More than 17,000 Jewish teens like Berrol participated in an online survey, developed by the Jewish Education Project and Rosov Consulting. Most of the names came off lists from 14 youth groups representing Jews of all backgrounds, including Bnei Akiva, National Council of Synagogue Youth (NCSY), Young Judaea, CTeen (Chabad-Lubavitch), United Synagogue Youth (USY) and the Union of Reform Judaism Youth (URJ/NFTY).
“We were basically interested in the lives of Jewish teens and understanding the impact of youth groups,” says Stacie Cherner, director of learning and evaluation at the Jim Joseph Foundation, which, with the Lippman Kanfer Foundation for Living Torah, and the Charles and Lynn Schusterman Family Foundation, funded the study.
The funders were especially interested in teens’ social and emotional development, “how these programs impact them in these ways,” says Cherner. One happy surprise: how many teens actually took the time to complete the survey.
The almost 18,000 respondents came in part from the youth groups that contributed and from a link pushed out through social media. “And we were all impressed with the honest, thoughtful answers we got,” replies Cherner.
Among the findings:
• Jewish teens like their parents; they enjoy spending time with their family and often look to their parents for guidance and to demystify the world around them.
• For most teens surveyed, Jewish beliefs and practices are closely linked with their family relationships and loyalties.
• The respondents believe teens need help in coping with pressures like academic pressure, self-esteem issues and a fear of failure.
• Jewish teens see social media as a mixed blessing, saying it can both cause stress and help them deal with stress, as well as connect with friends and help change the world.
• Most of the teens (75 percent) identify as Jewish (and 16 percent claim to be culturally Jewish), but many of those who say they have “no religion” also hope to engage with Judaism at some point in the future.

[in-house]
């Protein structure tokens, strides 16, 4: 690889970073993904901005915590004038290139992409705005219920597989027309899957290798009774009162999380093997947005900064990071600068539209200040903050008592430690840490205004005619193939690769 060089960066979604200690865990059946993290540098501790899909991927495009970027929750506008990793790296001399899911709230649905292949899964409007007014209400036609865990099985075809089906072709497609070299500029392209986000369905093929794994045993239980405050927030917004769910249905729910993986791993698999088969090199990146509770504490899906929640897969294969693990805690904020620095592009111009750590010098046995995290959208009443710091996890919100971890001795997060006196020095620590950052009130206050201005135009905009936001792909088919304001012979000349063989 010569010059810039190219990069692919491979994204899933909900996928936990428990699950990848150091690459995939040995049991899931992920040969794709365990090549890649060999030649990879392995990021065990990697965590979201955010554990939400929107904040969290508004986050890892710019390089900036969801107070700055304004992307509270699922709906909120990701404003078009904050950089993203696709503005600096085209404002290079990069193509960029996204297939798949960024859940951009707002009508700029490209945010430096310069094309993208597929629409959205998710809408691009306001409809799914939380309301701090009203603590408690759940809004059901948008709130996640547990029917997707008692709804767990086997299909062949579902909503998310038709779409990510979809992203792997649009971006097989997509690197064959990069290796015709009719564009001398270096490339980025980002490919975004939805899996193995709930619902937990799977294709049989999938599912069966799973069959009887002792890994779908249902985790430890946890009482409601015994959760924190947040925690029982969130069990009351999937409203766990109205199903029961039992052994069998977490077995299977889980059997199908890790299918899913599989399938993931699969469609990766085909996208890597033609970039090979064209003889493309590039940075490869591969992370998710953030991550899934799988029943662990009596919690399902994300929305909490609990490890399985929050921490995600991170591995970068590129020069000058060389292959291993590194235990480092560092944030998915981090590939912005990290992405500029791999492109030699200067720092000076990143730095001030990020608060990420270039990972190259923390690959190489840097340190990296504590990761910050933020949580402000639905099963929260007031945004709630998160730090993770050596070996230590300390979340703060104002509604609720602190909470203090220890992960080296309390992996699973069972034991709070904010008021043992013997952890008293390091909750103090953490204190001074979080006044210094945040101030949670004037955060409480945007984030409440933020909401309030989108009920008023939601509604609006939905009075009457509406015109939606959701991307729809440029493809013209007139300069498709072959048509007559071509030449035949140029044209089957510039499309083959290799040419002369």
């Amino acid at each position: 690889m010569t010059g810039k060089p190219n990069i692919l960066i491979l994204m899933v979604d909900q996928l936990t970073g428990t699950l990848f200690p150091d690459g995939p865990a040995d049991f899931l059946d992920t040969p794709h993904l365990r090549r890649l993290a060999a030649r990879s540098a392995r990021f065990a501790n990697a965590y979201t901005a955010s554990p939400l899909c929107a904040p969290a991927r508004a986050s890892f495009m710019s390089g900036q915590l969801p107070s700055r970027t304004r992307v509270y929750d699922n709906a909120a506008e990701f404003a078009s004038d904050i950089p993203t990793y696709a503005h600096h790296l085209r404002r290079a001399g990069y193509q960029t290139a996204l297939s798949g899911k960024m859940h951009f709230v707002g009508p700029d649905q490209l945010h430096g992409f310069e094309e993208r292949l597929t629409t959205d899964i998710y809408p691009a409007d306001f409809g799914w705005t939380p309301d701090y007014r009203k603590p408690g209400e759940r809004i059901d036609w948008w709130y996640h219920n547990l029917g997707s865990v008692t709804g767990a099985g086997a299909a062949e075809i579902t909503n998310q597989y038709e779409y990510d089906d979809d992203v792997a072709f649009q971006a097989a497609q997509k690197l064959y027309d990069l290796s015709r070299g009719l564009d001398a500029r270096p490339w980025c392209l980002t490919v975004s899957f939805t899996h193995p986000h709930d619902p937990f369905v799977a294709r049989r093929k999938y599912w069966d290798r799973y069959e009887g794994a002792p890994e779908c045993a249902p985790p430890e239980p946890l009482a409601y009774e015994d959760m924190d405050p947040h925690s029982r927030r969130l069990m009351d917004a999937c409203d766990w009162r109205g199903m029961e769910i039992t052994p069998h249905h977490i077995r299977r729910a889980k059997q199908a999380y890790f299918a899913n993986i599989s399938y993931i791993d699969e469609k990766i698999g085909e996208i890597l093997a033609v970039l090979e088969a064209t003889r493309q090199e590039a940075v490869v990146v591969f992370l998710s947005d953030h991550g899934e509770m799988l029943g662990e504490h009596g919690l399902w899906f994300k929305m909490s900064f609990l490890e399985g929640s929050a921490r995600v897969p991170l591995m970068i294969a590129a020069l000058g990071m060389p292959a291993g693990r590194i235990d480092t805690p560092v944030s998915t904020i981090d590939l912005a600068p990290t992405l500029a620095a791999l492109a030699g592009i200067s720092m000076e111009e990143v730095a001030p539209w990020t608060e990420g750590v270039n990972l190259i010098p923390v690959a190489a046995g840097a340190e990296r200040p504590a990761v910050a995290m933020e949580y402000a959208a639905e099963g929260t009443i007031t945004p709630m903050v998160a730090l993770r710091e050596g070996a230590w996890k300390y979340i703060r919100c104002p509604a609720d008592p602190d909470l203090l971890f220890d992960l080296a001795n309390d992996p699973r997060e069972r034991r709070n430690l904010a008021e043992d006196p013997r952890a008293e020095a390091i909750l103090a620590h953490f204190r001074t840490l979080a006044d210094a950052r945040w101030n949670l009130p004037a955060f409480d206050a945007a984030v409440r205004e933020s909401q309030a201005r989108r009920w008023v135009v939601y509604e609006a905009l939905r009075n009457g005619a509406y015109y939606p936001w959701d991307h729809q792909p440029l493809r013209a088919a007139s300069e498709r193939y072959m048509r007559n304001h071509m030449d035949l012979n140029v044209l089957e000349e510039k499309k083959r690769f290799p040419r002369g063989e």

• Many (45 percent) rank anti-Semitism as a problem for today’s teens, though few feel personally threatened.
• Most of the teens (71 percent) report either a strong or very strong connection to Israel, with the majority of those who have not yet traveled hoping to do so one day.
Most crucially, the study found that teens active in a Jewish youth group (regardless of denomination) tend to flourish socially, emotionally and spiritually as compared with those who are not. They also report feeling more connected to being Jewish, have higher self-esteem and better relationships with family, friends and other adults, and feel empowered to make positive change in their world.
“The parental issue was the big surprise,” says Rabbi Michael Shire, dean of the Graduate School of Education at Boston’s Hebrew College and a member of the study’s advisory board. And, he says, together with the results of a few other studies, it makes “a pretty good case for religious education and youth groups specifically. It seems that, along with a strong family and the belief in a higher power you’re connected to — this makes for someone who’s healthier in every way. It’s almost like these young people have a protective shell around them.”